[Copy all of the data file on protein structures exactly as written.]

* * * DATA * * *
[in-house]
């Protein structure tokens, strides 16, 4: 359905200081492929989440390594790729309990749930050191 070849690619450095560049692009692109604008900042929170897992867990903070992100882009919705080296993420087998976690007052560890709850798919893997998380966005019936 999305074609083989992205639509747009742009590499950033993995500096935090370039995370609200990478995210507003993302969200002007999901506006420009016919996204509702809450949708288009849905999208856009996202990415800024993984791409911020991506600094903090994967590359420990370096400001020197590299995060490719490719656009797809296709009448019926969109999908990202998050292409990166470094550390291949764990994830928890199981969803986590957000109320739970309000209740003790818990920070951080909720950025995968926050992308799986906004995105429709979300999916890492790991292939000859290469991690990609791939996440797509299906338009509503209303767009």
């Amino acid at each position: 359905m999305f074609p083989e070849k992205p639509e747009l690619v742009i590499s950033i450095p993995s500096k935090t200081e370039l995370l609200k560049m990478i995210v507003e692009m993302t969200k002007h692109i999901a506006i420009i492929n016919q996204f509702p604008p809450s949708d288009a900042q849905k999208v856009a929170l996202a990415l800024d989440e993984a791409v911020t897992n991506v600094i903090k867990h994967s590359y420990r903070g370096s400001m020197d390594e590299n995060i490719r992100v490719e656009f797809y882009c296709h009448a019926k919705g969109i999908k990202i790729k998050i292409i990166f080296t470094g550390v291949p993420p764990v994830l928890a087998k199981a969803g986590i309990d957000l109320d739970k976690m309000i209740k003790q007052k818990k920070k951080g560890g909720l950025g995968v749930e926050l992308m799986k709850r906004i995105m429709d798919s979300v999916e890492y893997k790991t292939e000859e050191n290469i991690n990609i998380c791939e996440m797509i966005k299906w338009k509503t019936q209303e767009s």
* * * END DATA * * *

[in-house]
């Protein structure tokens, strides 16, 4: 359905200081492929989440390594790729309990749930050191 070849690619450095560049692009692109604008900042929170897992867990903070992100882009919705080296993420087998976690007052560890709850798919893997998380966005019936 999305074609083989992205639509747009742009590499950033993995500096935090370039995370609200990478995210507003993302969200002007999901506006420009016919996204509702809450949708288009849905999208856009996202990415800024993984791409911020991506600094903090994967590359420990370096400001020197590299995060490719490719656009797809296709009448019926969109999908990202998050292409990166470094550390291949764990994830928890199981969803986590957000109320739970309000209740003790818990920070951080909720950025995968926050992308799986906004995105429709979300999916890492790991292939000859290469991690990609791939996440797509299906338009509503209303767009």
């Amino acid at each position: 359905m999305f074609p083989e070849k992205p639509e747009l690619v742009i590499s950033i450095p993995s500096k935090t200081e370039l995370l609200k560049m990478i995210v507003e692009m993302t969200k002007h692109i999901a506006i420009i492929n016919q996204f509702p604008p809450s949708d288009a900042q849905k999208v856009a929170l996202a990415l800024d989440e993984a791409v911020t897992n991506v600094i903090k867990h994967s590359y420990r903070g370096s400001m020197d390594e590299n995060i490719r992100v490719e656009f797809y882009c296709h009448a019926k919705g969109i999908k990202i790729k998050i292409i990166f080296t470094g550390v291949p993420p764990v994830l928890a087998k199981a969803g986590i309990d957000l109320d739970k976690m309000i209740k003790q007052k818990k920070k951080g560890g909720l950025g995968v749930e926050l992308m799986k709850r906004i995105m429709d798919s979300v999916e890492y893997k790991t292939e000859e050191n290469i991690n990609i998380c791939e996440m797509i966005k299906w338009k509503t019936q209303e767009s």